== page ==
Under the influence of Marx and Engels, the First International, founded in 1864, affirmed that the great duty of the working classes was to conquer political power. Against this position was an anarchist minority led by the Russian aristocrat, Mikhail Bakunin, who wanted nothing to do with “the state in general” whatever its class character and therefore was adamantly opposed to political action. Marx and Engels regarded anarchism, first with Proudhon then with Bakunin, as an alien petit-bourgeois current in the working class movement, that would vacillate between the bourgeoisie and the proletariat.
The dispute between Marx/Engels and Bakunin paralyzed the First International, leading to its dissolution in 1874. It was replaced by the Second International, which made rapid gains, especially in Germany.
In the late 19th century, anarchists committed to the propaganda of the deed carried out assassinations of members of Europe’s royal families and prominent capitalist politicians of the day. The capitalist propaganda machine used this to ‘justify’ repression of the entire labour movement.
Eventually, anarcho-syndicalism abandoned its hostility to strikes and unions while retaining the traditional anarchist antipathy to political parties or running in elections.
TheIndustrial Workers of the World was the foremost example of the militant anarcho-syndicalism that spread rapidly throughout the US and Canada in the years prior to WW1. The ‘Wobblies” had three major weaknesses: First was its self-definition as anarchist. It kept conservative workers at arms’ length, rather than strive to unite all workers against the boss, thus isolating itself from the rest of the labour movement.
Secondly, it was a loose, unstructured movement, that could not mount a united response to the fierce state repression that hit the socialist left during and after the First World War. Nor did it campaign consistently against this imperialist war, which Eugene Debs of the American Socialist Party did.
And finally, the IWW and anarcho-syndicalism as a whole, were not prepared for the electrifying news from Russia in 1917. There, a mass disciplined party carried out a revolution in the name of workers councils or soviets that did not abolish the state but instead, transformed its class character. After 1917, many Wobblies joined Communist and Socialist parties. Anarchism gained mass influence in Spain, especially in the industrial working class of Catalunya and the agricultural proletariat of Andalusia. A revolutionary upsurge in the mid-1930’s in Spain culminated in mass factory occupations and confiscation of large estates and enterprises. The anarchists were in a commanding position in Barcelona, the epicentre of this mass uprising.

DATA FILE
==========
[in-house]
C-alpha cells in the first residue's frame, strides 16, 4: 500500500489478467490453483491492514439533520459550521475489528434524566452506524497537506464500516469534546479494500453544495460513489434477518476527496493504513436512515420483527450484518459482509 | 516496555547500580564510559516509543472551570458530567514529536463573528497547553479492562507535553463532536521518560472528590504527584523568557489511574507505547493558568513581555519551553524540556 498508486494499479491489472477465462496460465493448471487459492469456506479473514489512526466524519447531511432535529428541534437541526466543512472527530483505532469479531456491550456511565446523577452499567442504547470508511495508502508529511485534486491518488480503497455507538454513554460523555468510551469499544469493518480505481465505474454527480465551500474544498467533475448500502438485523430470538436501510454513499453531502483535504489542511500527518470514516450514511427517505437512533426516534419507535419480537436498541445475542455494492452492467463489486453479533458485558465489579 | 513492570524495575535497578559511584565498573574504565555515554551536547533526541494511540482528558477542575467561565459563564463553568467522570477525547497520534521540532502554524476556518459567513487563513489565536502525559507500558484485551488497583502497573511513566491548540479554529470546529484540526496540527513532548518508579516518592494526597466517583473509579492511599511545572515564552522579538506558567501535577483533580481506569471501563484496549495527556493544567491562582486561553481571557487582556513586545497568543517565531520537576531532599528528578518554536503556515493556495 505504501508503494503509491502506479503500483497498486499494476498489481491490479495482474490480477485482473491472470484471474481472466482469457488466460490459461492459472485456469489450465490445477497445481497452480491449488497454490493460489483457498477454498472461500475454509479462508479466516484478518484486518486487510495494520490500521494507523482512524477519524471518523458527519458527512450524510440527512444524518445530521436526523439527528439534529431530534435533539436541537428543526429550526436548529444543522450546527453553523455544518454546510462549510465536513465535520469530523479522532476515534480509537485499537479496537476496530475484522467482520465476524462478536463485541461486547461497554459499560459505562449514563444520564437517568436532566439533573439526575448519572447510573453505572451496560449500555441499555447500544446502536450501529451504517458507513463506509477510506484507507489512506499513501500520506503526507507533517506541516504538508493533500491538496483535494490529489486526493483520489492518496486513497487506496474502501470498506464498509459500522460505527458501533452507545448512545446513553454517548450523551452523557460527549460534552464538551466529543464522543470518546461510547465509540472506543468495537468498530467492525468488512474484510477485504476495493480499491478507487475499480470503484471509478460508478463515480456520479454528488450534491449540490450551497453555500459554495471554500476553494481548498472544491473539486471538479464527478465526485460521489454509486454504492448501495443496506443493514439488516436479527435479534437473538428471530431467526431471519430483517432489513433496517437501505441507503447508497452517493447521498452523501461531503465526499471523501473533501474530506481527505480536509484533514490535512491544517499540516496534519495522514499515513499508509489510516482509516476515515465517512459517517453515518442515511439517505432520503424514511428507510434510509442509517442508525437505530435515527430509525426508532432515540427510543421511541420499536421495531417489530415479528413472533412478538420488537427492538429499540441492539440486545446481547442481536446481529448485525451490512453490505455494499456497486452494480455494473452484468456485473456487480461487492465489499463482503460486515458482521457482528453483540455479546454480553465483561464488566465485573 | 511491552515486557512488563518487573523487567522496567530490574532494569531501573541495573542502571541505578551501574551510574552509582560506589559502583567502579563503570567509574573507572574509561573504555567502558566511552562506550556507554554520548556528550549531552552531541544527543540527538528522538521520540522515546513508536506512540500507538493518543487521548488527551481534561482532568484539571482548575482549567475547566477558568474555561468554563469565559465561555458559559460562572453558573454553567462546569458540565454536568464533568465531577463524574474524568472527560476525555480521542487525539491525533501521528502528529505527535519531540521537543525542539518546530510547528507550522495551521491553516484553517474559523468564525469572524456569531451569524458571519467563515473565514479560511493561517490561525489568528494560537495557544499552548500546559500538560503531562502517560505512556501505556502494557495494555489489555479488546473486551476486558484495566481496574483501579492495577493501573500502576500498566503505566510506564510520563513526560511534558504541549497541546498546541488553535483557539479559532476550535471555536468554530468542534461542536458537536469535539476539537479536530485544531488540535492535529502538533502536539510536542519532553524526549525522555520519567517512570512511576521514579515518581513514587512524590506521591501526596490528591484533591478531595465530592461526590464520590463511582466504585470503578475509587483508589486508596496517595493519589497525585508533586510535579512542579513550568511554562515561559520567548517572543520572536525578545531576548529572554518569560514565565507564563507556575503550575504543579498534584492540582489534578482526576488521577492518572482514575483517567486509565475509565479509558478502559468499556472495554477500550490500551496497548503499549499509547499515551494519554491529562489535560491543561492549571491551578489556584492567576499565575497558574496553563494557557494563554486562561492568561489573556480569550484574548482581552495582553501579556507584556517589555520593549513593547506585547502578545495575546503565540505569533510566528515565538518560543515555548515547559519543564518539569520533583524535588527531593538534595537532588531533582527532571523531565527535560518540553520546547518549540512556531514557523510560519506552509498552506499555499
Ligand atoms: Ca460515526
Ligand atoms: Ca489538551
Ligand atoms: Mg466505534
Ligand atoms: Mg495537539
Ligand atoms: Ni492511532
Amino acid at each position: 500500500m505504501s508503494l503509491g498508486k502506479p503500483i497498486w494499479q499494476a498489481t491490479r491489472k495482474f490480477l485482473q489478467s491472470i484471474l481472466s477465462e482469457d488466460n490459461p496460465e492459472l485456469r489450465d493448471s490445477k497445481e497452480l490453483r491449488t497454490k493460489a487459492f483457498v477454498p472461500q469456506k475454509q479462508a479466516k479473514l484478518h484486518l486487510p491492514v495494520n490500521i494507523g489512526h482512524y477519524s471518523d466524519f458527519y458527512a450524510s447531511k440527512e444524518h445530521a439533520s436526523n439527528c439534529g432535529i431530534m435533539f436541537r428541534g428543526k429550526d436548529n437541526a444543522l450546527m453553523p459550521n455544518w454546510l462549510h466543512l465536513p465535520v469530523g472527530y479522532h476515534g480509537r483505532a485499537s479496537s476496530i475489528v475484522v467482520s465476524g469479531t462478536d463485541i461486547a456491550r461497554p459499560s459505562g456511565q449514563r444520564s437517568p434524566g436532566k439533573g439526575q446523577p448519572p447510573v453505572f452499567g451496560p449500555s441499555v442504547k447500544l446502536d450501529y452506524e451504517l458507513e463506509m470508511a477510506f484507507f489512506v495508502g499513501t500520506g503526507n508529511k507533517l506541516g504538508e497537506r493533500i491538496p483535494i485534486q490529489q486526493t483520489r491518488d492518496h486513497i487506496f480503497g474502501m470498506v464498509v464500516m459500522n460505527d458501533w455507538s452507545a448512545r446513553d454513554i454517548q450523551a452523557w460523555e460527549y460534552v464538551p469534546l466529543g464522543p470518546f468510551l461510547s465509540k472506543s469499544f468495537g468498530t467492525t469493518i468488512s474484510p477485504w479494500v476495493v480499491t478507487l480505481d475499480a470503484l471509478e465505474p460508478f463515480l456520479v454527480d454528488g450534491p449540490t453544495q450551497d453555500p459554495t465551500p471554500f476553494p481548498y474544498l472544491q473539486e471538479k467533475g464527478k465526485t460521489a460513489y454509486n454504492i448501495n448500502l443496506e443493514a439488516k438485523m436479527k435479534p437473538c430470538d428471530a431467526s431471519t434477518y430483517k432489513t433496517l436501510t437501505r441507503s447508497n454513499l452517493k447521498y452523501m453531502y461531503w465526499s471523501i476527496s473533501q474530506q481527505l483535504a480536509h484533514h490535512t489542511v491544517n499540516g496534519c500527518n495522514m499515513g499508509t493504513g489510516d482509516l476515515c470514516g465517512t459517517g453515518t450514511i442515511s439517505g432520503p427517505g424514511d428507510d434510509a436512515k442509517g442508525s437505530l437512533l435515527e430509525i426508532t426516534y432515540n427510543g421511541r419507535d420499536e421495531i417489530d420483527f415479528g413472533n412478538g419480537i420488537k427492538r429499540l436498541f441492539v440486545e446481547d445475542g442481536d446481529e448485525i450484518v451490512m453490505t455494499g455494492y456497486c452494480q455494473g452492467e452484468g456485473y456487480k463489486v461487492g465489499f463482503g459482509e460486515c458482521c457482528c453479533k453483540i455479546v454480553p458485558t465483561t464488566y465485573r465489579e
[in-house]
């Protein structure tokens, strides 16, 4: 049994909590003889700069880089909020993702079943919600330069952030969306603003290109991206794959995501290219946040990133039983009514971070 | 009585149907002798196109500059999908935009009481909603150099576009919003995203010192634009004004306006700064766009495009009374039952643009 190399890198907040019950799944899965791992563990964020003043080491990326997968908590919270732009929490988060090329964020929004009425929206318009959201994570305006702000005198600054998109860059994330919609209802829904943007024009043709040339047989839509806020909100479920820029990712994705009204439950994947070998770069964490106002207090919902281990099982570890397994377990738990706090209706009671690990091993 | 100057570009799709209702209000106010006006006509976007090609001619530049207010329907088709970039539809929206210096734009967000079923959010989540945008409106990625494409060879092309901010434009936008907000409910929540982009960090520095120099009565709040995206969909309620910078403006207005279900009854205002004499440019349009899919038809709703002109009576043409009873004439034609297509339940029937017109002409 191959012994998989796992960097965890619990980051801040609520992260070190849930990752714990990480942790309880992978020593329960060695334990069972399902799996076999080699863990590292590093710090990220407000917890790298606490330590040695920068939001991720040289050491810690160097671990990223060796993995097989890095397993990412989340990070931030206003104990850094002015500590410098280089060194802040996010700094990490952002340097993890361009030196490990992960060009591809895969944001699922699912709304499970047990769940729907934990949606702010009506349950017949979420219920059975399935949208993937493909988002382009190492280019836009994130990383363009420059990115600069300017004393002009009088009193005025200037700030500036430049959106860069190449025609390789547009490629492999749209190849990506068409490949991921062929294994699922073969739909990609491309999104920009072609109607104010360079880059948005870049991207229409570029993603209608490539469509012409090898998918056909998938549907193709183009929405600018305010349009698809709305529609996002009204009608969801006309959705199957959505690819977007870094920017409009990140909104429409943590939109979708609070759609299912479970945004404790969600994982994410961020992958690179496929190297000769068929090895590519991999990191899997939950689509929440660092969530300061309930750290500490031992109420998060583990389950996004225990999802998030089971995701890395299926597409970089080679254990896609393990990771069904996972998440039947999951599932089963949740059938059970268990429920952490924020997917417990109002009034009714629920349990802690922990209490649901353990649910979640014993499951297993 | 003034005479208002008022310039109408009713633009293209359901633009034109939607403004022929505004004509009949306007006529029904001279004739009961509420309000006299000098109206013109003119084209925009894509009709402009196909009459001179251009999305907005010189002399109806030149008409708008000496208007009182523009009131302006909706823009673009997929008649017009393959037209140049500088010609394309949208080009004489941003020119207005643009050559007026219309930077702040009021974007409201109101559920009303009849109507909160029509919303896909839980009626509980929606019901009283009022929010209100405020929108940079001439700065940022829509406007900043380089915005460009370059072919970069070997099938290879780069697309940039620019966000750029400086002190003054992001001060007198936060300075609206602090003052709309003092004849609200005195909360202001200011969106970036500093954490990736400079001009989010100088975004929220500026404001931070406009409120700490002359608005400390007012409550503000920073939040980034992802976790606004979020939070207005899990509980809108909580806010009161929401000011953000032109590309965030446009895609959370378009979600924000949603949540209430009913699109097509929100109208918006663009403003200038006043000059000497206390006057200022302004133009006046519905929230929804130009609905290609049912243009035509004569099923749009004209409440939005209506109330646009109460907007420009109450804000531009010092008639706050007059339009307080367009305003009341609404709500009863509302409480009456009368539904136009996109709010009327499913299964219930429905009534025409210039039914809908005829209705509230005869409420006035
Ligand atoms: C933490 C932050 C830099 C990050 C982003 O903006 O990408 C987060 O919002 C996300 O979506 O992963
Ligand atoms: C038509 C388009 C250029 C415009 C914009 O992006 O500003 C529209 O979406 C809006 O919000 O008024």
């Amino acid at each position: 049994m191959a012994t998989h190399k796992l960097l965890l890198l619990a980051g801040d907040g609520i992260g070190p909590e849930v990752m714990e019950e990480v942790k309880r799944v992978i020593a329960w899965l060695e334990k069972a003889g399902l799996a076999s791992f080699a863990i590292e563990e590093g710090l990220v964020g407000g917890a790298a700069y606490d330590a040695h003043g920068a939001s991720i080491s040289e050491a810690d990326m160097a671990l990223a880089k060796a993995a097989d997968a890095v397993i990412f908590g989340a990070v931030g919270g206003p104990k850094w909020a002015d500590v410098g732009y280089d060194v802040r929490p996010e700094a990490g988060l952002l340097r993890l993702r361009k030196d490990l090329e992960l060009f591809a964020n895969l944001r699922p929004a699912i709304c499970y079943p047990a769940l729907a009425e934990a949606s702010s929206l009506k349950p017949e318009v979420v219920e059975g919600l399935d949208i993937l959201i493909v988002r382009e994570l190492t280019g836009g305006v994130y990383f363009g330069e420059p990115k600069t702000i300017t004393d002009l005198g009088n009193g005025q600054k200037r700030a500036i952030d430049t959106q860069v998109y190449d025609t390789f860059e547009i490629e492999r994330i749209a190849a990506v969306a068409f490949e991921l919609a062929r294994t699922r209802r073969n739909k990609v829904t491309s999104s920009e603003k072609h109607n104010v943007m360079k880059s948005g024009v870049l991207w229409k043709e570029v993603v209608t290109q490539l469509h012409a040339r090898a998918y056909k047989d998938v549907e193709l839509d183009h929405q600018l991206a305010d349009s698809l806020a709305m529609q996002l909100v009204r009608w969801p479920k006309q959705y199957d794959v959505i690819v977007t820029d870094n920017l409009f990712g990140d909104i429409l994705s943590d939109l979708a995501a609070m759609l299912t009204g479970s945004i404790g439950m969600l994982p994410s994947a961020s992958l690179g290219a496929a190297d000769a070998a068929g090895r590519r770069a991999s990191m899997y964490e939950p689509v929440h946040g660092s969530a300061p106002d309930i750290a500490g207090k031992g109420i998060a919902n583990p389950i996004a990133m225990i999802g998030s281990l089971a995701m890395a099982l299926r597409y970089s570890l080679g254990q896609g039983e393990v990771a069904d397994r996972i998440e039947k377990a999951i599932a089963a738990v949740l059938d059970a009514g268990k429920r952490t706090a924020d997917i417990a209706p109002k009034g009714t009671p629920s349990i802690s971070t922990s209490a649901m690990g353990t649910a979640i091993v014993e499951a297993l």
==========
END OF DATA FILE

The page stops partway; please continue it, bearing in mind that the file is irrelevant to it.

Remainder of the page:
Yet, in 1937, at the crucial moment when power had effectively passed into the hands of workers and poor peasants, the leadership of the large anarchist organizations drew back and ceded power to the bourgeoisie and its Stalinist allies. They could not accept the formation of a state based on a new class power. In the end, they even joined the bourgeois republican government and were active participants in the demobilization and violent repression of revolutionary workers and rural labourers who did not want to abandon their gains. At that moment, the struggle to defeat Franco was lost. The result: 36 years of a fascist dictatorship.
Anarchism regained influence after the collapse of the Soviet Union, the Chinese bureaucracy’s turn to capitalism, and the wholesale retreat by the trade union and social democratic leaders. It pointed to the anti-globalization movement and various autonomist currents such as the Zapatistas who proposed anti-capitalist, even revolutionary change without seizing power.